fallout protection factor (FRF ) – an indication of the degree of protection provided by a location against gamma radiation from fallout. The FPF for a location is defined as the ratio of the radiation exposure rate at 3 feet above a flat, smooth, large, open area to the radiation exposure rate at the location in question, when the same amount of fallout is deposited uniformly over both locations. If the FPF of a location is one, that location provides no protection against gamma radiation. This factor is also called the protection factor (PF). It is often called “fallout protection factor” because “protection factor” can mislead people into thinking that a location with a high “protection factor” will also protect against blast and thermal radiation.
fallout shelter – an enclosed area or place which can provide refuge and protection against fallout radiation by absorbing some or most of the radiation directed toward the shelter.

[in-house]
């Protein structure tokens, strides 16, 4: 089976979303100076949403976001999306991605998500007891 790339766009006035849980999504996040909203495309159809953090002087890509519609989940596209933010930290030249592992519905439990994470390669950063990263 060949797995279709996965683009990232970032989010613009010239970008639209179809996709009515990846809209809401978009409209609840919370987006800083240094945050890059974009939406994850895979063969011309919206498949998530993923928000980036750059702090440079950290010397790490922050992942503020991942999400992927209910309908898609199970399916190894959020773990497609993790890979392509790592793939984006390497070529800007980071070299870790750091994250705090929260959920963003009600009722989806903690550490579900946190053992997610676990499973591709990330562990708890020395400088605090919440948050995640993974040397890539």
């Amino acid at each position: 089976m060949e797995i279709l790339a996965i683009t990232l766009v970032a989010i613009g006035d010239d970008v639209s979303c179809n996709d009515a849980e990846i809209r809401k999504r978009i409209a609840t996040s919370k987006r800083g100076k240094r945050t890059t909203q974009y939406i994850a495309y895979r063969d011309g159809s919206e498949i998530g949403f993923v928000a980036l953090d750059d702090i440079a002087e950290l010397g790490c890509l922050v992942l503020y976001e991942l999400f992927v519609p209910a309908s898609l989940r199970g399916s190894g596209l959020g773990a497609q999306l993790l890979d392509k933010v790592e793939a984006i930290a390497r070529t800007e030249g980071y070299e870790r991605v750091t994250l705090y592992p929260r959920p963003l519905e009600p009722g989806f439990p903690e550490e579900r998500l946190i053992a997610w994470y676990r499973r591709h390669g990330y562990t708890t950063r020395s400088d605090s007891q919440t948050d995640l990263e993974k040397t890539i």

fireball – the luminous sphere of hot gases which forms a few millionths of a second after a nuclear explosion as a result of the absorption by the surrounding air of the radiation emitted by the extremely hot weapon residues. The exterior of the fireball is initially sharply defined by the luminous shock front and later by the hot gases themselves and may be visible for several minutes.
fission fraction – the fraction (or percentage) of the total yield of a nuclear weapon which is due to fission, the remaining fraction of the yield being due to fusion. For thermonuclear weapons the average value of the fission fraction is about 50 percent.
fission, nuclear – a nuclear transformation characterized by the splitting of a high-mass nucleus into at least two other nuclei of lower mass and the conversion of some of the initial mass into a relatively large amount of energy.